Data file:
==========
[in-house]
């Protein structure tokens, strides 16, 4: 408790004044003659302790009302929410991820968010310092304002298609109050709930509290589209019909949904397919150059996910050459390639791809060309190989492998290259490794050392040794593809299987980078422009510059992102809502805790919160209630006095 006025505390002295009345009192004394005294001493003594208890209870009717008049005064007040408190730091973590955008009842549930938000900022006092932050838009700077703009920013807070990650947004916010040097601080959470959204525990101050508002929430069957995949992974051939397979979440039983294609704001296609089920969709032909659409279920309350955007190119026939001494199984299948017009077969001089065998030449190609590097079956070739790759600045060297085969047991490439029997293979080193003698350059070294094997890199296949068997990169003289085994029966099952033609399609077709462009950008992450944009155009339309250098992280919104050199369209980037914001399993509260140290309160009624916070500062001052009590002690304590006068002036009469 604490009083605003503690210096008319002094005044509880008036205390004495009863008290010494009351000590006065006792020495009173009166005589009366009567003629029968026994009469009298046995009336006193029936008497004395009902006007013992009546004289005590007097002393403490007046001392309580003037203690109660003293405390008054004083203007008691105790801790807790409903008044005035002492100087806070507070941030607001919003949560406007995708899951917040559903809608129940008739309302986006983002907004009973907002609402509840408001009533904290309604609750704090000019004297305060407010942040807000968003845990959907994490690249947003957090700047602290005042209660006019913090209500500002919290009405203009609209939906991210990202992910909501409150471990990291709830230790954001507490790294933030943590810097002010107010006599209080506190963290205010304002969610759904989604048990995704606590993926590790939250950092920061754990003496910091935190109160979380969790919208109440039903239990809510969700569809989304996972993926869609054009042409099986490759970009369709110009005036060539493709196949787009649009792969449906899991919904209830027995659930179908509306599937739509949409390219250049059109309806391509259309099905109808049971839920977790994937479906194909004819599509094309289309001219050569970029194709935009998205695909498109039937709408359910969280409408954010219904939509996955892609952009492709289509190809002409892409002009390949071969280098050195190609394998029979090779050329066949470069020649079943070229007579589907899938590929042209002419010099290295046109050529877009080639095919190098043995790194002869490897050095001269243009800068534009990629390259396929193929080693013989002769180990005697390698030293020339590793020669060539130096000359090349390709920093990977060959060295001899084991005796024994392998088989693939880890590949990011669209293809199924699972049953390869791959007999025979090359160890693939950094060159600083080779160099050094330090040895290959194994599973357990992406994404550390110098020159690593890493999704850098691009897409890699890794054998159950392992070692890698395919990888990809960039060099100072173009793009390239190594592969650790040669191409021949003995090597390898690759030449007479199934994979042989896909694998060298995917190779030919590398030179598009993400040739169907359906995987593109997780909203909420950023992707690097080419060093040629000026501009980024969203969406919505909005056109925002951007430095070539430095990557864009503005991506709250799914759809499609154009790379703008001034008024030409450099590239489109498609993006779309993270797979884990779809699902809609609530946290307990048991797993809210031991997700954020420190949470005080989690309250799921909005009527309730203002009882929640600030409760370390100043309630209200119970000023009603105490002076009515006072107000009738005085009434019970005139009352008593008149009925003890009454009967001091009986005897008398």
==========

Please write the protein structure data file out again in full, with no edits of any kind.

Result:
[in-house]
């Protein structure tokens, strides 16, 4: 408790004044003659302790009302929410991820968010310092304002298609109050709930509290589209019909949904397919150059996910050459390639791809060309190989492998290259490794050392040794593809299987980078422009510059992102809502805790919160209630006095 006025505390002295009345009192004394005294001493003594208890209870009717008049005064007040408190730091973590955008009842549930938000900022006092932050838009700077703009920013807070990650947004916010040097601080959470959204525990101050508002929430069957995949992974051939397979979440039983294609704001296609089920969709032909659409279920309350955007190119026939001494199984299948017009077969001089065998030449190609590097079956070739790759600045060297085969047991490439029997293979080193003698350059070294094997890199296949068997990169003289085994029966099952033609399609077709462009950008992450944009155009339309250098992280919104050199369209980037914001399993509260140290309160009624916070500062001052009590002690304590006068002036009469 604490009083605003503690210096008319002094005044509880008036205390004495009863008290010494009351000590006065006792020495009173009166005589009366009567003629029968026994009469009298046995009336006193029936008497004395009902006007013992009546004289005590007097002393403490007046001392309580003037203690109660003293405390008054004083203007008691105790801790807790409903008044005035002492100087806070507070941030607001919003949560406007995708899951917040559903809608129940008739309302986006983002907004009973907002609402509840408001009533904290309604609750704090000019004297305060407010942040807000968003845990959907994490690249947003957090700047602290005042209660006019913090209500500002919290009405203009609209939906991210990202992910909501409150471990990291709830230790954001507490790294933030943590810097002010107010006599209080506190963290205010304002969610759904989604048990995704606590993926590790939250950092920061754990003496910091935190109160979380969790919208109440039903239990809510969700569809989304996972993926869609054009042409099986490759970009369709110009005036060539493709196949787009649009792969449906899991919904209830027995659930179908509306599937739509949409390219250049059109309806391509259309099905109808049971839920977790994937479906194909004819599509094309289309001219050569970029194709935009998205695909498109039937709408359910969280409408954010219904939509996955892609952009492709289509190809002409892409002009390949071969280098050195190609394998029979090779050329066949470069020649079943070229007579589907899938590929042209002419010099290295046109050529877009080639095919190098043995790194002869490897050095001269243009800068534009990629390259396929193929080693013989002769180990005697390698030293020339590793020669060539130096000359090349390709920093990977060959060295001899084991005796024994392998088989693939880890590949990011669209293809199924699972049953390869791959007999025979090359160890693939950094060159600083080779160099050094330090040895290959194994599973357990992406994404550390110098020159690593890493999704850098691009897409890699890794054998159950392992070692890698395919990888990809960039060099100072173009793009390239190594592969650790040669191409021949003995090597390898690759030449007479199934994979042989896909694998060298995917190779030919590398030179598009993400040739169907359906995987593109997780909203909420950023992707690097080419060093040629000026501009980024969203969406919505909005056109925002951007430095070539430095990557864009503005991506709250799914759809499609154009790379703008001034008024030409450099590239489109498609993006779309993270797979884990779809699902809609609530946290307990048991797993809210031991997700954020420190949470005080989690309250799921909005009527309730203002009882929640600030409760370390100043309630209200119970000023009603105490002076009515006072107000009738005085009434019970005139009352008593008149009925003890009454009967001091009986005897008398």